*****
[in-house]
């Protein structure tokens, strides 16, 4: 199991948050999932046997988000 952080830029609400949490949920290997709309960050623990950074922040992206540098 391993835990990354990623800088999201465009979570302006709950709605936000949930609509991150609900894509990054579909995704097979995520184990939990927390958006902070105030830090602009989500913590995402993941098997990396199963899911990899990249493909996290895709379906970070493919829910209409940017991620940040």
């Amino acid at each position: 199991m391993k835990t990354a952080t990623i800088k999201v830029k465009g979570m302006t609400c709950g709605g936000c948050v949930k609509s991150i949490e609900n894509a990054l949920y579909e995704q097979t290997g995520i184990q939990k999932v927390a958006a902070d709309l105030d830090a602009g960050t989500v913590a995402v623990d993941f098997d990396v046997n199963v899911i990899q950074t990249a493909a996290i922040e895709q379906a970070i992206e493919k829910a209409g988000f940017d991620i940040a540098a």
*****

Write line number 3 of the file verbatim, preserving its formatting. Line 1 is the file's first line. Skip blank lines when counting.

């Amino acid at each position: 199991m391993k835990t990354a952080t990623i800088k999201v830029k465009g979570m302006t609400c709950g709605g936000c948050v949930k609509s991150i949490e609900n894509a990054l949920y579909e995704q097979t290997g995520i184990q939990k999932v927390a958006a902070d709309l105030d830090a602009g960050t989500v913590a995402v623990d993941f098997d990396v046997n199963v899911i990899q950074t990249a493909a996290i922040e895709q379906a970070i992206e493919k829910a209409g988000f940017d991620i940040a540098a």